Technical rehearsals for Dearly Departed begin tomorrow. I’m not worried about my actors but it remains to be seen if lights and sound effects and set changes will all come together as envisioned. I guess I’ll find out. Someone at church asked me what does a director do when it comes to putting a piece on stage? My first thought was what doesn’t a director do, but that struck me as an impolite answer. I basically said that a director is responsible for everything the audience experiences from the moment the doors open until the moment the audience files out. The producer or production company finds the resources for a show, human and material and manages the nuts and bolts of the theater as a space and place of business. The director creates the world of the show using performers and collaborations with the design departments (set, costume, light, sound etc.) to take the words on the page and turn them into something more than any individual could achieve. If theater is a team sport, they’re the head coach.

My favorite thing about directing is watching all of the half formed ideas in your head take shape and appear in front of you. Sometimes they are exactly what you envisioned. Sometimes an actor finds a different nuance that takes a scene in an unexpected direction and then it becomes my job to make sure what they are doing supports the whole and to shape and change things so that they become cohesive and part of a unified vision. An actor cannot see their own performance. It’s up to the director to watch it and help them adjust, to help them identify the conflicts, to make sure they work together with other performances rather than against them. And then there’s the technical departments. I’ve worked in most of them over the years but my knowledge base is limited. It’s not really my world and I trust in a design team to bring it. For this show, I knew, for instance, what I wanted for the set conceptually and the genius set/costume/technical director guy I’m working with took his knowledge base and kicked it up a couple of notches.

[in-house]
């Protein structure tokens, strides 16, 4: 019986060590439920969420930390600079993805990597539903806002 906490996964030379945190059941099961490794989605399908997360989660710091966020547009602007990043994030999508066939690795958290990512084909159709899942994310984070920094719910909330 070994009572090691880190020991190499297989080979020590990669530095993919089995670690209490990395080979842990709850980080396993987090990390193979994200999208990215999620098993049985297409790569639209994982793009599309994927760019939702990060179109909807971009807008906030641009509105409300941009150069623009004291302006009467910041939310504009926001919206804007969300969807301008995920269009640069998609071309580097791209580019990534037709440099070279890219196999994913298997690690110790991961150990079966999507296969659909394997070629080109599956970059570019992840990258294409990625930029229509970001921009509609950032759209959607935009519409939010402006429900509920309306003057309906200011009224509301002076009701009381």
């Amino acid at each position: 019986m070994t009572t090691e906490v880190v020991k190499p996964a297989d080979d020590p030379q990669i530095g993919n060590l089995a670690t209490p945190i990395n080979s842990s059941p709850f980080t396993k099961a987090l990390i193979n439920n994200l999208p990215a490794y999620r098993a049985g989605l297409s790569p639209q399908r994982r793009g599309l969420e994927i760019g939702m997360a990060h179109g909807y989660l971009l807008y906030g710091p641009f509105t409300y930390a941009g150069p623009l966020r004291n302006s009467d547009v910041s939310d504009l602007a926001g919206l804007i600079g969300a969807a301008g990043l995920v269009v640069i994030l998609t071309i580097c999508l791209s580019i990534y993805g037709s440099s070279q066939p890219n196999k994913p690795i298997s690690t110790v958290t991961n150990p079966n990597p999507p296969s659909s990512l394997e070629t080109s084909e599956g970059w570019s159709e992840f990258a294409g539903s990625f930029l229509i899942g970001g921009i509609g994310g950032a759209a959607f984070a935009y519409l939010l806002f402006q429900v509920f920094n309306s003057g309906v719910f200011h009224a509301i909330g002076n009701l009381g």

There are some things I tend to do differently when I direct. For instance, I hate curtain speeches. Having someone who is not part of the show come out and give the announcements bothers me and takes me right out of the suspension of disbelief I’ve been working to create from the time I sat down. I know that information has to be there, so I always try to put it in as a voice over and to somehow have that fit in with the style of the show and the preshow soundscape. That was relatively easy to do with this one. I also try to make sure that shows flow and that scene shifts are as quick and minimal as possible. We’re still having to work on that one with Dearly Departed. When I first started directing, nearly 45 years ago, I took almost all negative notes. What was bad and needed fixing. I now try to take a balance of negative and positive. What I’ve learned from working with teams in health care has carried over into theater and vice versa. Positive reinforcement is a good thing.

The directors job during tech is to sit out in the house and take copious notes about how to encourage, fix, adjust, and make the show better. I’ll do my best to get everything right by Thursday night…